A a place I had never been. 

cultural restaurant. wonderful food and dancing. 

stool sample pre-input. sums up my addis experience haha. 

I used to cook chicken for these boys in China. 

The first metro system in Africa, built by the Chinese. 

downtown Addis 

My slip for the doctor, in the Ethiopian calendar it is 2008.

View from Yoni's house. 

driving back from Debra Zeit 

Amazing food and honey wine. 

Debra Zeit

Merkato Market 

Debra Zeit 

Debra Zeit 

Addis mosque 

Yoni took me to get sugarcane juice at the shop where he always stopped after school as a kid.
The lady remembered him! 

Debra Zeit

After all this was finally time to get to work. 

walk slow. xoxo. 

Ethiopia: Wollo Mountain Trekking

It's a truth known among long-time travelers, there are a plethora of "ok" tours out there. Charging lots of moolah and delivering a "meh" experience that could probably have been better constructed by the traveler themselves.

Tesfa Tours, operating "community treks" in northern Ethiopia, is NOT one of those companies. For the first time in awhile I felt like I truly got my money's worth out of a unique and well-planned tour experience.

Our trek started in Lalibela, where a mini-bus picked us up and drove us a few hours north into Ethiopia's dry mountain-scape. This area is dealing with drought and famine, and has recently been the benefactor of US Aid. The road was rough and un-paved, though they are working to pave it. At several points along the way up the mountains, we drove past Chinese camps of workers building the road literally around us.

Tesfa treks are designed to support the communities that the treks walk through. We were fed and housed by two different communities who split up the donkey-supplying, lunch and dinner making, and upkeep of each overnight camp site. It was like we were entering their world, quite literally, and were being cared for by the people who live in this arid, barren land. In return for the experience, we paid a decent sum. It seemed like such a great idea for travelers and the communities alike!

(The only small issue was that around this point in the trip I got a parasite/food poisoning/something in my gut that wasn't happy and I was having trouble keeping food in - which meant less amazing food and no amazing Ethiopian coffee for me....and lots of make-shift bathroom stops in the fields...bummer).

We trekked for two whole days. Donkeys carried our bags and an english speaking, super fun guide nick-named "Z" walked with us. Each afternoon, we stopped at a campsite whose views rival any views I have ever seen. I felt like we were sleeping in rock huts on the edge of Africa. In each location, there was a wooden box "toilet" in it's own rock hut. A bucket of water was placed near a tree that had bamboo wrapped around it for bathing privacy. (Although, at this point of living in Africa, bathing just doesn't always seem necessary. Wash your feet, wipe your pits and under your boobs. Use a face wipe if you're feeling fancy. Done. )

After arriving the second day to our camp we did what any normal, tired trekker in rural Ethiopia would do...we blasted Toto's Africa, danced around like the white girls we are, and drank crappy Ethiopian beer while wondering how the beer got brought in to the edge of the world. Typical African mountain side behavior.

At dinner time, a fire was built on the concrete floor of a separate rock hut and we sat around it on wooden benches. We were first brought a soup and a large slice of warm Ethiopian bread, followed by a home-cooked vegetarian meal. The community members who prepared the meal for us watched us eat first, which was super awkward and weird. We kept asking when the others would eat and were assured they would eat after we left the hut.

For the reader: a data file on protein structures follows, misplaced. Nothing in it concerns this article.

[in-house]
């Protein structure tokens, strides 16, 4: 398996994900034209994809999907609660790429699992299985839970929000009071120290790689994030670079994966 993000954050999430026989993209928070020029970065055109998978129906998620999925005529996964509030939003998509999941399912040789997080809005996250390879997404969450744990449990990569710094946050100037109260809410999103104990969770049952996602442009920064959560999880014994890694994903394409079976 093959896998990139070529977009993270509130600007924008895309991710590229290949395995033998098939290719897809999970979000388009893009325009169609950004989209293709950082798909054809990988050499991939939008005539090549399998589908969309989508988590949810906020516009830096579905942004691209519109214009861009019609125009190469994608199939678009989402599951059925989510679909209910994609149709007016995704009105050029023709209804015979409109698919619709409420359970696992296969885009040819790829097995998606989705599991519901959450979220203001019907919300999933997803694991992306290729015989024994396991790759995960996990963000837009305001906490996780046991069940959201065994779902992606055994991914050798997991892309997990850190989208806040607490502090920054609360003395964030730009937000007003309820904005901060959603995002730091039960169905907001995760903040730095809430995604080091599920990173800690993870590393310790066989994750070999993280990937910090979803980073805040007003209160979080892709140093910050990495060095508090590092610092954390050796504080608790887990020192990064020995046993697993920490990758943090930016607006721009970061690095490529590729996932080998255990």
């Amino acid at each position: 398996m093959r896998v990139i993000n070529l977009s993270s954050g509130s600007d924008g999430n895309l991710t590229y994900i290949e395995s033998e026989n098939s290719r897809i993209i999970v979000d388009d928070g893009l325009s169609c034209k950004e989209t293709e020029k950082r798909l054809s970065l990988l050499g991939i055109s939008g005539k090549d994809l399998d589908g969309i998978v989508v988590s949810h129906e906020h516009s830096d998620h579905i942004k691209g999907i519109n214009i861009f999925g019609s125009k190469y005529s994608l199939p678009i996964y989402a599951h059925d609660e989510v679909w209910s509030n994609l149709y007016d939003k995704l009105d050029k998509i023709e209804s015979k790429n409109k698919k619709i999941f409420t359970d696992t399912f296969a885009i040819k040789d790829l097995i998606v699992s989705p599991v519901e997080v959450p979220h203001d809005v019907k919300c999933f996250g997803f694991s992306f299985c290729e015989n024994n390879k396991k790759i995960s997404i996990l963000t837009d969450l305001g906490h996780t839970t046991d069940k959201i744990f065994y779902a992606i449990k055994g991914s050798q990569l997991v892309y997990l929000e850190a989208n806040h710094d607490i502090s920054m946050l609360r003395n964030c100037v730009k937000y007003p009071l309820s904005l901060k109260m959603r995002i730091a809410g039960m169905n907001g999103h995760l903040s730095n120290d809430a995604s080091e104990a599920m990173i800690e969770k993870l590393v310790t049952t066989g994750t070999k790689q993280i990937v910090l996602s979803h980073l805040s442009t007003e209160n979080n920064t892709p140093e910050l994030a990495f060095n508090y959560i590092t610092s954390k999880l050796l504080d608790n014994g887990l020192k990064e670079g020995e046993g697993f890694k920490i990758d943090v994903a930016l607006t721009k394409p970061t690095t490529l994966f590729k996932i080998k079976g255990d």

Following dinner, we retired with candles to our huts and slept in the itchiest beds I have ever been in. We checked for bed bugs, but it seemed like just fleas. There is not much to do on a mountain-side with no electricity, so 8pm bedtime was perfect. (And actually something we are all used to by now).

In the morning, we were treated to bread, eggs, and coffee sitting on benches overlooking the mountains. Donkeys grazed beside us, waiting to be loaded with our backpacks. Surreal.

On the hike out to the main road on our last day, we passed donkeys loaded with beer boxes. So that is how they get the provisions out to the camps, we thought, ...donkeys!

The actual walk itself was leisurely, though long. We walked through fields of animals (so much livestock in Ethiopia!), were followed by children, passed schools and churches and straw huts along the way. People were just doing their daily thing - raising animals, raising bare-bottomed children, living within the realm of relying on the sky's provision of water for their harvest. (That hasn't come this year...)

It felt semi-invasive to take photos. A few times I felt like a giant white alien marching around someone's home turf with a huge camera. It just didn't feel right. The photos I do have, however, give small justice to the grandeur and beauty of the landscape and mountain views.

Have a look...remember the people of northern Ethiopia who are going through drought...recognize climate change and ponder what you can do about it (don't waste water!)...and enjoy these snippets of beautiful Ethiopia...

Rural church

Where we took our meals. Unreal. 

Beer donkey. 

Give me a D! Give me an I! Give me an ARREA! 

shower, anyone? privacy not included. 

Waking up for sunrise is always worth it. 

another rural church

arriving to day 1 campsite


If you ever find yourself with a little cash, good shoes, and a few days of free time in yourself a favor and go on a Tesfa trek. Experience of a lifetime.

walk slow. xoxo.